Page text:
By Shazia Qureshi
AMSTERDAM, the Netherlands -- March 20, 2016 -- Multi-donor fecal microbiota transplantation (FMT) provided higher rates of clinical remission and endoscopic response, compared with placebo, in patients with active ulcerative colitis, according to a study presented here on March 18 at the 11th Congress of the European Crohn’s and Colitis Organisation, Inflammatory Bowel Diseases (ECCO-IBD).
“The gut microbiota is the antigenic drive in ulcerative colitis, but the efficacy of microbial manipulation using FMT is unclear,” said Sudarshan Paramsothy, MD, St. Vincent’s Clinical School, University of New South Wales, Sydney, Australia.
The study included 81 patients with active ulcerative colitis of >3 months’ duration. Disease was mild to moderate (Mayo score 4-10, and an endoscopy subscore of ≥1), and of any extent except distal proctitis
Patients were randomised (1:1) to treatment with either FMT or placebo for 8 weeks. Both were administered initially as a single colonoscopic infusion on day 1, and then by enema 5 days per week for 8 weeks. Each FMT enema was derived from 3 to 7 unrelated donors who were healthy and had been pre-screened (stool, blood, and serology). Each patient’s FMT was sourced from a single group of donors. Both FMT and placebo were frozen using glycerol cryoprotectant. All analyses were by intention to treat.
The primary endpoint was defined as steroid-free clinical remission plus endoscopic remission or response at week 8. This meant a total Mayo score of ≤2 with subscores of ≤1 for rectal bleeding, stool frequency, and endoscopic appearance, as well as a drop of ≥1 point from the baseline endoscopy subscore.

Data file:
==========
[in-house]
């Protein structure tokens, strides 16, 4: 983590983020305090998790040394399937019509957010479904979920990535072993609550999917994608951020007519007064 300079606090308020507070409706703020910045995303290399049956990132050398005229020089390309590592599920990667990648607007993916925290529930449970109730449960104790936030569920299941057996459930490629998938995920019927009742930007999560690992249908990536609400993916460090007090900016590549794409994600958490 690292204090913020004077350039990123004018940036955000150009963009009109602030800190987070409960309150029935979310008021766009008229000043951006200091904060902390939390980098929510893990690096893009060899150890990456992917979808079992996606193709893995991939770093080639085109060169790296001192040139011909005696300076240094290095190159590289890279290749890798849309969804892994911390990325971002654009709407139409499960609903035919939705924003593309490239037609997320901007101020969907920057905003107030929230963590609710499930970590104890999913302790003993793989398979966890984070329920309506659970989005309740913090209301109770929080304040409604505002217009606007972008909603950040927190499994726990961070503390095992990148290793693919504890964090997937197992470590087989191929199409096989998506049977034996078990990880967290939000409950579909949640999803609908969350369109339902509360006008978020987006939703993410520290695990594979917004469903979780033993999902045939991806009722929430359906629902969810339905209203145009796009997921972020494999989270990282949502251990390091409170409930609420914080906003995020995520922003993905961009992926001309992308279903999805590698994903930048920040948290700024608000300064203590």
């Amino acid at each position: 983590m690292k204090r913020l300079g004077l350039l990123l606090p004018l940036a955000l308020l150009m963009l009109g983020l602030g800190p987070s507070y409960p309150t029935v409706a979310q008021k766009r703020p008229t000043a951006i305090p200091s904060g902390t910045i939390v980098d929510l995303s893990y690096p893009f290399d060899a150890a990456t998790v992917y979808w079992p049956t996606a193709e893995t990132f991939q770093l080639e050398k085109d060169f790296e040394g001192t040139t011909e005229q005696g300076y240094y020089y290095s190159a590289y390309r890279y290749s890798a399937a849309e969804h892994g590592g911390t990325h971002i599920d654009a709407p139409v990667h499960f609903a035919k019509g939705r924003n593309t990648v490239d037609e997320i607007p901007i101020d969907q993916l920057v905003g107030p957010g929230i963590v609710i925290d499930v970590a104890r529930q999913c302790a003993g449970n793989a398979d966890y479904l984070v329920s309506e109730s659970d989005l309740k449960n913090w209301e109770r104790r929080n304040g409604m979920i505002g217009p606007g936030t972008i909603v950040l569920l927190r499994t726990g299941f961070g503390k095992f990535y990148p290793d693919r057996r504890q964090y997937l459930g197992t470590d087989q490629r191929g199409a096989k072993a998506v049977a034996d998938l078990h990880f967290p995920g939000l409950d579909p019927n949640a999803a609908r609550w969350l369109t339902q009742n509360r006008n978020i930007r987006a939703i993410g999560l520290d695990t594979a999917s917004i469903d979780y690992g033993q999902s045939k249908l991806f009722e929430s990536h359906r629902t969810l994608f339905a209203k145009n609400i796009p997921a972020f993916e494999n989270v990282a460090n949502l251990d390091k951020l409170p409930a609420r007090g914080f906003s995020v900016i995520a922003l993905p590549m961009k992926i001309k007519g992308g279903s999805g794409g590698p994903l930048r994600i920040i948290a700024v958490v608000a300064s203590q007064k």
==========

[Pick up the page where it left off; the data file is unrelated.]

The investigators found that 27% of FMT-treated patients reached the primary endpoint at week 8, compared with 8% of patients on placebo (P = 0.02).
Steroid-free clinical remission, which was defined as a combined total score of ≤1 for both Mayo subscores for rectal bleeding and stool frequency, were achieved in 44% of patients in the FMT group, compared with 20% in the placebo-treated group (P = .02). Clinical response was noted for 54% and 23% of patients respectively (P
Steroid-free endoscopic remission, defined as a score of ≤1 on the Ulcerative Colitis Endoscopic Index of Severity (UCEIS), occurred in a higher proportion of FMT-treated patients compared with placebo, but this was not significant (17% vs 8%; P = .19). Endoscopic response, in contrast, did differ significantly between the 2 groups (37% vs 10%; P
The most common adverse events (AEs) were abdominal pain, bloating, and flatulence. In terms of serious AEs, 3 cases of worsening of colitis were reported. Two of these were in the FMT arm (including 1 patient who underwent colectomy for severe ulcerative colitis), plus 1 patient in the placebo arm.
Among patients with pancolitis, a higher proportion of patients treated with FMT reached the primary endpoint compared with placebo (4/9 vs 0/12; P = 0.01). Patients with the most severe endoscopic severity (Mayo score of 3) did not reach the primary endpoint.
“Intense multi-donor FMT therapy is effective in inducing clinical remission and endoscopic improvement or remission in patients with active ulcerative colitis, many of whom were resistant to standard drug therapy,” Dr. Paramsothy concluded.
[Presentation title: Multi-Donor Intense Faecal Microbiota Transplantation Is an Effective Treatment for Resistant Ulcerative Colitis: A Randomised Placebo-Controlled Trial. Abstract OP017]
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